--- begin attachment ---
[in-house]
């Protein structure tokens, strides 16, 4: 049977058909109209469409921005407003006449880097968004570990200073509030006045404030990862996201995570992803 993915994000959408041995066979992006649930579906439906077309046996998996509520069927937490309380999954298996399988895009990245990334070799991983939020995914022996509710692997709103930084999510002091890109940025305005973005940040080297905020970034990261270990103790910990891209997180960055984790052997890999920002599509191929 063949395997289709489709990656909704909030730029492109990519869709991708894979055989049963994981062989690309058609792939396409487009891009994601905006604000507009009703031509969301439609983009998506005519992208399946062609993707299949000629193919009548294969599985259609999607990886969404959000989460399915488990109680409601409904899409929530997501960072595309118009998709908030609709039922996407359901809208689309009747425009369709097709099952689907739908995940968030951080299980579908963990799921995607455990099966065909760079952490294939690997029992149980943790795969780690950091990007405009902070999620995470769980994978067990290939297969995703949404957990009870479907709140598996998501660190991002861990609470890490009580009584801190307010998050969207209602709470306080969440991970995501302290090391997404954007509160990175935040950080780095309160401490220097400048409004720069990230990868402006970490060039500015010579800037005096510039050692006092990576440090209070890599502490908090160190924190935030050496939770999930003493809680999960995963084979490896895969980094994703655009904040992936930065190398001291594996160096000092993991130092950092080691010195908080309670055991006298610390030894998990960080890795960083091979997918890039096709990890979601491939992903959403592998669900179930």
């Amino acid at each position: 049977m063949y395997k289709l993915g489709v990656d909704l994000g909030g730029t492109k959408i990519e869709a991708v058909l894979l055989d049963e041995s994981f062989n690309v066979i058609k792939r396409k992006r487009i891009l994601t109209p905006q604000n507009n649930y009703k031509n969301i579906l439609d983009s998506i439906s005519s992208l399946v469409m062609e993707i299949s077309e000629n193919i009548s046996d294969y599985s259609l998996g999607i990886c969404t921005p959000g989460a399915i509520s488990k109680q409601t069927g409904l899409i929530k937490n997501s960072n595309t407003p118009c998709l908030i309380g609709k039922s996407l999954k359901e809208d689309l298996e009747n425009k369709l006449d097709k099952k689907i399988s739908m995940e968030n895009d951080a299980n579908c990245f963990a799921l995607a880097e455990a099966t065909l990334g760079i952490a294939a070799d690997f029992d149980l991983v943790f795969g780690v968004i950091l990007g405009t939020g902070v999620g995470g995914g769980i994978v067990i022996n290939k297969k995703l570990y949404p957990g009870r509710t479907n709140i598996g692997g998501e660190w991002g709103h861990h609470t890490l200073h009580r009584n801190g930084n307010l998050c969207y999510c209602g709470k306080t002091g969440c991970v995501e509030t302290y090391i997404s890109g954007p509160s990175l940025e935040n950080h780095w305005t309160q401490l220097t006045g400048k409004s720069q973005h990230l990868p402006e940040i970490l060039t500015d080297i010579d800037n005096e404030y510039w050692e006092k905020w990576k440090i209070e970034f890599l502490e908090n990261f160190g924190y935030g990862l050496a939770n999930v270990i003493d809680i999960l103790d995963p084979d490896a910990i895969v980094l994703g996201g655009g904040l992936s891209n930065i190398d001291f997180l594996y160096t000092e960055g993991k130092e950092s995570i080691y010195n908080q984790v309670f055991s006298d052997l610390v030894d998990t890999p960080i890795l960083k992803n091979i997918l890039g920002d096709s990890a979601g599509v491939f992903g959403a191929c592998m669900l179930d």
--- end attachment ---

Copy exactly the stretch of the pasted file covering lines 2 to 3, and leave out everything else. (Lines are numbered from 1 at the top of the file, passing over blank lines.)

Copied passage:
């Protein structure tokens, strides 16, 4: 049977058909109209469409921005407003006449880097968004570990200073509030006045404030990862996201995570992803 993915994000959408041995066979992006649930579906439906077309046996998996509520069927937490309380999954298996399988895009990245990334070799991983939020995914022996509710692997709103930084999510002091890109940025305005973005940040080297905020970034990261270990103790910990891209997180960055984790052997890999920002599509191929 063949395997289709489709990656909704909030730029492109990519869709991708894979055989049963994981062989690309058609792939396409487009891009994601905006604000507009009703031509969301439609983009998506005519992208399946062609993707299949000629193919009548294969599985259609999607990886969404959000989460399915488990109680409601409904899409929530997501960072595309118009998709908030609709039922996407359901809208689309009747425009369709097709099952689907739908995940968030951080299980579908963990799921995607455990099966065909760079952490294939690997029992149980943790795969780690950091990007405009902070999620995470769980994978067990290939297969995703949404957990009870479907709140598996998501660190991002861990609470890490009580009584801190307010998050969207209602709470306080969440991970995501302290090391997404954007509160990175935040950080780095309160401490220097400048409004720069990230990868402006970490060039500015010579800037005096510039050692006092990576440090209070890599502490908090160190924190935030050496939770999930003493809680999960995963084979490896895969980094994703655009904040992936930065190398001291594996160096000092993991130092950092080691010195908080309670055991006298610390030894998990960080890795960083091979997918890039096709990890979601491939992903959403592998669900179930």
């Amino acid at each position: 049977m063949y395997k289709l993915g489709v990656d909704l994000g909030g730029t492109k959408i990519e869709a991708v058909l894979l055989d049963e041995s994981f062989n690309v066979i058609k792939r396409k992006r487009i891009l994601t109209p905006q604000n507009n649930y009703k031509n969301i579906l439609d983009s998506i439906s005519s992208l399946v469409m062609e993707i299949s077309e000629n193919i009548s046996d294969y599985s259609l998996g999607i990886c969404t921005p959000g989460a399915i509520s488990k109680q409601t069927g409904l899409i929530k937490n997501s960072n595309t407003p118009c998709l908030i309380g609709k039922s996407l999954k359901e809208d689309l298996e009747n425009k369709l006449d097709k099952k689907i399988s739908m995940e968030n895009d951080a299980n579908c990245f963990a799921l995607a880097e455990a099966t065909l990334g760079i952490a294939a070799d690997f029992d149980l991983v943790f795969g780690v968004i950091l990007g405009t939020g902070v999620g995470g995914g769980i994978v067990i022996n290939k297969k995703l570990y949404p957990g009870r509710t479907n709140i598996g692997g998501e660190w991002g709103h861990h609470t890490l200073h009580r009584n801190g930084n307010l998050c969207y999510c209602g709470k306080t002091g969440c991970v995501e509030t302290y090391i997404s890109g954007p509160s990175l940025e935040n950080h780095w305005t309160q401490l220097t006045g400048k409004s720069q973005h990230l990868p402006e940040i970490l060039t500015d080297i010579d800037n005096e404030y510039w050692e006092k905020w990576k440090i209070e970034f890599l502490e908090n990261f160190g924190y935030g990862l050496a939770n999930v270990i003493d809680i999960l103790d995963p084979d490896a910990i895969v980094l994703g996201g655009g904040l992936s891209n930065i190398d001291f997180l594996y160096t000092e960055g993991k130092e950092s995570i080691y010195n908080q984790v309670f055991s006298d052997l610390v030894d998990t890999p960080i890795l960083k992803n091979i997918l890039g920002d096709s990890a979601g599509v491939f992903g959403a191929c592998m669900l179930d």